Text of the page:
The presence of work for hire and 'independent' works side by side within a compilation makes for a really messy situation when it comes to trying to work out the copyright duration in works made after 1978: the works for hire (17 USC 302 (c)) remain in copyright for 95 years from the date of publication or 120 years from the date they were made, depending on which expires first, while the 'independent' works are subject to the lifetime +70 years term (17 USC 302 (a)).
This is necessarily a very brief explanation of what is a very complicated subject, mainly due to the major revision in US law which occurred with the 1976 Copyright Act, which effectively changed the system from one based on registration to one which was based the Berne Convention, which forbids 'formalities' such as registration.

As for your final question, the owner of the copyright in a magazine as a whole will generally be the publisher and if that company no longer exists, finding the successor in title may be a major problem. Chances are that there will be an owner (maybe another publisher which bought up the assets of the company or a living heir of the company owner) and your first port of call should be the Register of Copyrights within the Library of Congress, to see if they have any record of a current owner.
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typonaut
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PostPosted: Mon Feb 11, 2013 11:59 am    Post subject: Reply with quote

AndyJ wrote:

Quote:
(1) a work prepared by an employee within the scope of his or her employment; or
(2) a work specially ordered or commissioned for use as a contribution to a collective work, as a part of a motion picture or other audiovisual work, as a translation, as a supplementary work, as a compilation, as an instructional text, as a test, as answer material for a test, or as an atlas, if the parties expressly agree in a written instrument signed by them that the work shall be considered a work made for hire.


So you can see that in the case of an article which was either made by an employee of the publisher or was specially commissioned, the first owner of the copyright would be the publisher...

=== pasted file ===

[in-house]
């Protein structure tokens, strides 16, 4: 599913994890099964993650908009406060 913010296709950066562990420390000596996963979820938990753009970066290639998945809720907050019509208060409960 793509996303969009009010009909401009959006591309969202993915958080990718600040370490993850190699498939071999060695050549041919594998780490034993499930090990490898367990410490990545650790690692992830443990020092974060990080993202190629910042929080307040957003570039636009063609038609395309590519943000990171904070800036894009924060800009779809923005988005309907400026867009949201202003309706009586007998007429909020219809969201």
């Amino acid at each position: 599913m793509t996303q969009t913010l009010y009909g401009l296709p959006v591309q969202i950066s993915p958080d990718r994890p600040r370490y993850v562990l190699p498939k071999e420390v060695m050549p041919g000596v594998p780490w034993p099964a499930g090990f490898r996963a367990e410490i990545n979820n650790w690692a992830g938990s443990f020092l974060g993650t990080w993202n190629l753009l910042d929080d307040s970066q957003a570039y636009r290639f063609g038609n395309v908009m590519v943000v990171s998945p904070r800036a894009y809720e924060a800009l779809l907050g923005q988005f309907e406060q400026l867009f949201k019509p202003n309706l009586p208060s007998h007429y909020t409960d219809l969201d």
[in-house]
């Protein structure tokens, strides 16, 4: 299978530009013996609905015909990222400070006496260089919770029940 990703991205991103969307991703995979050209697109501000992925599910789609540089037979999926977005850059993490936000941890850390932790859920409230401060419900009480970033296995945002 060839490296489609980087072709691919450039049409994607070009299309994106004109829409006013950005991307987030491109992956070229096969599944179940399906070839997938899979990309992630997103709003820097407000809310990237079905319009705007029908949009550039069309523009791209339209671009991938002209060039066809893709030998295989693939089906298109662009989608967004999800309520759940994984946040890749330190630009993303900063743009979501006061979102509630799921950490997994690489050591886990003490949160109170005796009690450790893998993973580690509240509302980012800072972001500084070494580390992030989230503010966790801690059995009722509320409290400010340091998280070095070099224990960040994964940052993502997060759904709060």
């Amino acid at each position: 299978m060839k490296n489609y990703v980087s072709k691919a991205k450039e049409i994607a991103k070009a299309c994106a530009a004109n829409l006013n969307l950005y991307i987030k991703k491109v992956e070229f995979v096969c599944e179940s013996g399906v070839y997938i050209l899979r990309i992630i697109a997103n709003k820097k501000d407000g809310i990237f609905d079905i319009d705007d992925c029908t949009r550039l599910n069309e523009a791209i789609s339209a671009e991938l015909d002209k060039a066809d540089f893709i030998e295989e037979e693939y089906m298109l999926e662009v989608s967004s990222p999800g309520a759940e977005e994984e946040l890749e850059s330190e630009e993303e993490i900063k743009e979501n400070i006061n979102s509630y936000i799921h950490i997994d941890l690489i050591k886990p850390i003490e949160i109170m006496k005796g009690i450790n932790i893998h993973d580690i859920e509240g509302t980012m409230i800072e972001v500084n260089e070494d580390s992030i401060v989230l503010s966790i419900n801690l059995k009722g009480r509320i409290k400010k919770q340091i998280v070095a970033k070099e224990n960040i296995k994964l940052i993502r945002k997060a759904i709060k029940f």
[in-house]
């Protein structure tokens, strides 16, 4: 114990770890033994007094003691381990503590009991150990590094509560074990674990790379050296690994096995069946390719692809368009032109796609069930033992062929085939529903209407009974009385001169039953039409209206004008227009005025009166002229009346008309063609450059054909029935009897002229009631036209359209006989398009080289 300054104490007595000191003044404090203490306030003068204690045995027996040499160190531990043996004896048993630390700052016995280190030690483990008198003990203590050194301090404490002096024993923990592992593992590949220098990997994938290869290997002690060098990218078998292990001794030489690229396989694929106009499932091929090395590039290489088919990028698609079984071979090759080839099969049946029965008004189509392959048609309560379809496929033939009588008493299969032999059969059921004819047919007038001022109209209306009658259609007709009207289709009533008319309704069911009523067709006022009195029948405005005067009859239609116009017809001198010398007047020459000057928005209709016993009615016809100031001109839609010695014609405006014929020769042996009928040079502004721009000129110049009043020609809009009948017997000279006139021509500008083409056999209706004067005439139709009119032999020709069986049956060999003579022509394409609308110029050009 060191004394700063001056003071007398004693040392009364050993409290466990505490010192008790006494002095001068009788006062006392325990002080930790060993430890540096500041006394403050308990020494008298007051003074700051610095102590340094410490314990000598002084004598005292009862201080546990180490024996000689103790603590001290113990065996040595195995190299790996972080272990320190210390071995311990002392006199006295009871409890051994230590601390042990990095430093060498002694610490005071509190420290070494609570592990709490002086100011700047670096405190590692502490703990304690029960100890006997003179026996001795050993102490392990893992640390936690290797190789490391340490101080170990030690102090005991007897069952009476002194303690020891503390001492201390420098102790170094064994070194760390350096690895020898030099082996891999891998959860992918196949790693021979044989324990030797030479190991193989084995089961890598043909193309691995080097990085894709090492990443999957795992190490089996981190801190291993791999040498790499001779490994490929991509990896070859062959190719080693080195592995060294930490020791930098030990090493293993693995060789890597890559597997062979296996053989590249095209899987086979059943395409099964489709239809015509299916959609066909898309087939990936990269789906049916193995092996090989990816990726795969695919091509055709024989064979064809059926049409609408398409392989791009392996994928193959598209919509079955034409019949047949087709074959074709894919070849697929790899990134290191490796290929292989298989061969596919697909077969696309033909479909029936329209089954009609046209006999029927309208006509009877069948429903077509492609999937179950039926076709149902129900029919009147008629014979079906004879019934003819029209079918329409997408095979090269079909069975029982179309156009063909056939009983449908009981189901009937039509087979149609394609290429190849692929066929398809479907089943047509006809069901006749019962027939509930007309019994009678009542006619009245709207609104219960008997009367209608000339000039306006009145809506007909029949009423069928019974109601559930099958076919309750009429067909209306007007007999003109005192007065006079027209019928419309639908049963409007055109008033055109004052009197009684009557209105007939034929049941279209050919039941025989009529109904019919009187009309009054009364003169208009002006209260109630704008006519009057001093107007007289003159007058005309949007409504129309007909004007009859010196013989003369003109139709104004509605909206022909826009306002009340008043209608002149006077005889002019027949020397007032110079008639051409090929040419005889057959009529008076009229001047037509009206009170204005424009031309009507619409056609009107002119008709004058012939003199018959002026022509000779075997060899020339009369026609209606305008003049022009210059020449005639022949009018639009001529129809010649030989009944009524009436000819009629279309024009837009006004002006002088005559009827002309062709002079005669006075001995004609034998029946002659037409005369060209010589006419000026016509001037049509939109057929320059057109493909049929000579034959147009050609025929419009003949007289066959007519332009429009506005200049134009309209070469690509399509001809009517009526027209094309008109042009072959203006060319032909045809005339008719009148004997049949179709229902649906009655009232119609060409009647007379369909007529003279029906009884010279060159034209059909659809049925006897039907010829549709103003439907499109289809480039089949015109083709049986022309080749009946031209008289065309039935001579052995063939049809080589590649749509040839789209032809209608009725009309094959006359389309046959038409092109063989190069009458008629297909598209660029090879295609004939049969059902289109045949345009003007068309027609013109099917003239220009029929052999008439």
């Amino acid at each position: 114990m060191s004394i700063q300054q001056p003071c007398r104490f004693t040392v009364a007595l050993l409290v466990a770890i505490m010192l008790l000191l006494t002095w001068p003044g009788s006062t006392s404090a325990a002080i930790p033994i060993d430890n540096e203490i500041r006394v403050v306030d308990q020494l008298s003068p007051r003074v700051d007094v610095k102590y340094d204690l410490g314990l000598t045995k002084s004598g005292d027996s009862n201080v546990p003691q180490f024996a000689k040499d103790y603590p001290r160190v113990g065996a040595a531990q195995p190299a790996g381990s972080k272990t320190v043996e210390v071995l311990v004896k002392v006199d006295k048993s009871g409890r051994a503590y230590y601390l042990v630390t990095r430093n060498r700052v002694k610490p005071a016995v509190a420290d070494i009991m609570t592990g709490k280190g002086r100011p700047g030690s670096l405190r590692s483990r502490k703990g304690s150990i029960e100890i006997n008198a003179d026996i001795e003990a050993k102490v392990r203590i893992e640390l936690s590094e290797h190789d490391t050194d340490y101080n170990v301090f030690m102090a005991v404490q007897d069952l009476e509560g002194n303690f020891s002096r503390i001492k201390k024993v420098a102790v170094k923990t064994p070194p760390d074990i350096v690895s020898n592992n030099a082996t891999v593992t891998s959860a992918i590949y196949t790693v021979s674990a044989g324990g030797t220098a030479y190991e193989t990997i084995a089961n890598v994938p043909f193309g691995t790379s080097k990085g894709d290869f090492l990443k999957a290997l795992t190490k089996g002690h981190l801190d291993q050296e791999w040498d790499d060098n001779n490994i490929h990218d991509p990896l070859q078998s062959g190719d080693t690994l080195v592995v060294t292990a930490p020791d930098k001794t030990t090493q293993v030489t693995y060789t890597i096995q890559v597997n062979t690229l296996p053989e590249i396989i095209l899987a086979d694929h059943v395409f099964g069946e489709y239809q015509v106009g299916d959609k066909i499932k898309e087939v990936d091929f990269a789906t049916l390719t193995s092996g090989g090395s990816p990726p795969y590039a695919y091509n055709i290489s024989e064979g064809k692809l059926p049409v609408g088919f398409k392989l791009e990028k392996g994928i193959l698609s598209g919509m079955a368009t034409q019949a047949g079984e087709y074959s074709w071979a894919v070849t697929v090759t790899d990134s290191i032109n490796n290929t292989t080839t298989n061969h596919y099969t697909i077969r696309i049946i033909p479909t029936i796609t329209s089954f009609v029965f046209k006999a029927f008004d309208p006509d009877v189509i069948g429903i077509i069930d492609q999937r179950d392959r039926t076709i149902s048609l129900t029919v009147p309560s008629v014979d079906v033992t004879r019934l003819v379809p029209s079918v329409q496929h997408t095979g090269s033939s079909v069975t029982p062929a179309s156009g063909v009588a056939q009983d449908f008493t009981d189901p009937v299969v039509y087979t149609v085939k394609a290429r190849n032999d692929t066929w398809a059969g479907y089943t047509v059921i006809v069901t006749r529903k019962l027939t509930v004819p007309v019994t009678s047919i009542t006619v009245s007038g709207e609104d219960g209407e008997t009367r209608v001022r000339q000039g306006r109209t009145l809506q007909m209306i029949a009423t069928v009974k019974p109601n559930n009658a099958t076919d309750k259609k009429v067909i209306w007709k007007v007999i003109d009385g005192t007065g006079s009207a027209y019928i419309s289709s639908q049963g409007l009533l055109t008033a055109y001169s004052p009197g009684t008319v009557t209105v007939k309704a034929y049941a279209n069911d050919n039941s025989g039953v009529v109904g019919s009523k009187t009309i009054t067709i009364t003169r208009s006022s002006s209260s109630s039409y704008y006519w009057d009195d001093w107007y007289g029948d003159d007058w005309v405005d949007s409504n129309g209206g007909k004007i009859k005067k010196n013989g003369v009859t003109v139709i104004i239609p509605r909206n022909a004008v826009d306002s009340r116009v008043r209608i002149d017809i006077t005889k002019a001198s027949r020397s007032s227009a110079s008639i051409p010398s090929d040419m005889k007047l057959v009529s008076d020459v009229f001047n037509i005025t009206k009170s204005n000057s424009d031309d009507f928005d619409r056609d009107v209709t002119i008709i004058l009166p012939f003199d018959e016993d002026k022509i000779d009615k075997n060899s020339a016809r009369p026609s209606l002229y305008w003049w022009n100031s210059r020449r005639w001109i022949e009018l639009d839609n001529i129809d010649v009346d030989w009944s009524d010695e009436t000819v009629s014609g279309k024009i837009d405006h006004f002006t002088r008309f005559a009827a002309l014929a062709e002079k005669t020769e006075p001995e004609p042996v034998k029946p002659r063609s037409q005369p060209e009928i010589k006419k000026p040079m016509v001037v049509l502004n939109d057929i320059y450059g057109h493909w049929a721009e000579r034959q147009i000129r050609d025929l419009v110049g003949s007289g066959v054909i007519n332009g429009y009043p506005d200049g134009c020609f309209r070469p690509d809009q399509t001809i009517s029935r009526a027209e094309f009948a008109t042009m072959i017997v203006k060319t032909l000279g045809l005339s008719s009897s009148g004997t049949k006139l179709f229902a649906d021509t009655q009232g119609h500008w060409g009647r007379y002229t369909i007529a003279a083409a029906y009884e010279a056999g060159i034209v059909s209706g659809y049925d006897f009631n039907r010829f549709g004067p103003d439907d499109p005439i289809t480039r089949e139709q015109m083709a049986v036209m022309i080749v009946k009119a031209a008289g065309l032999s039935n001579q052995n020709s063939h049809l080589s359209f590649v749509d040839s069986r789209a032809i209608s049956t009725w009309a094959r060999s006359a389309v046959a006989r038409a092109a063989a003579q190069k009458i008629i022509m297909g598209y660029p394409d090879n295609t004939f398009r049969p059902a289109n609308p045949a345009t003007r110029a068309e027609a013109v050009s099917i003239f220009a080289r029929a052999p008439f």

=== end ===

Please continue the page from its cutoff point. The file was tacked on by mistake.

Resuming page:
Actually, it does not say that at all. It says that in order for such works to be considered "works for hire" then " the parties expressly agree in a written instrument signed by them". Which I think you'll agree means that the default position is that the copyright of the work remains the author's, unless there is a written agreement to assign the rights to someone else.
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AndyJ
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PostPosted: Mon Feb 11, 2013 6:21 pm    Post subject: Reply with quote

Hi Typo,
Point taken. As you are aware describing US copyright law from a UK perspective poses a significant challenge and my attempt at brevity led to the error you highlight. In fact I should have bracketed the work for hire provisions more closely with my sentence "Most large publishers would automatically require copyright to be assigned even if it wasn't covered by a work for hire condition" to make the point that generally publishers do not mess about and in fact often impose work for hire agreements on their contributors as part of their normal terms of business. To that extent, my earlier remark was intended to reflect reality for most work for hire contributors.
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typonaut
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PostPosted: Mon Feb 11, 2013 11:52 pm    Post subject: Reply with quote

AndyJ wrote:
Hi Typo,
Point taken. As you are aware describing US copyright law from a UK perspective poses a significant challenge and my attempt at brevity led to the error you highlight.


I try to steer clear of discussion of foreign IP issues, except where they are directly related to EU legislation.

For what it's worth I always thought that there was a common law doctrine of "work for hire" in the USA, and it was only when I read the statute that you cite that I realised that there is not - the issue is in fact inline with the provision in the UK.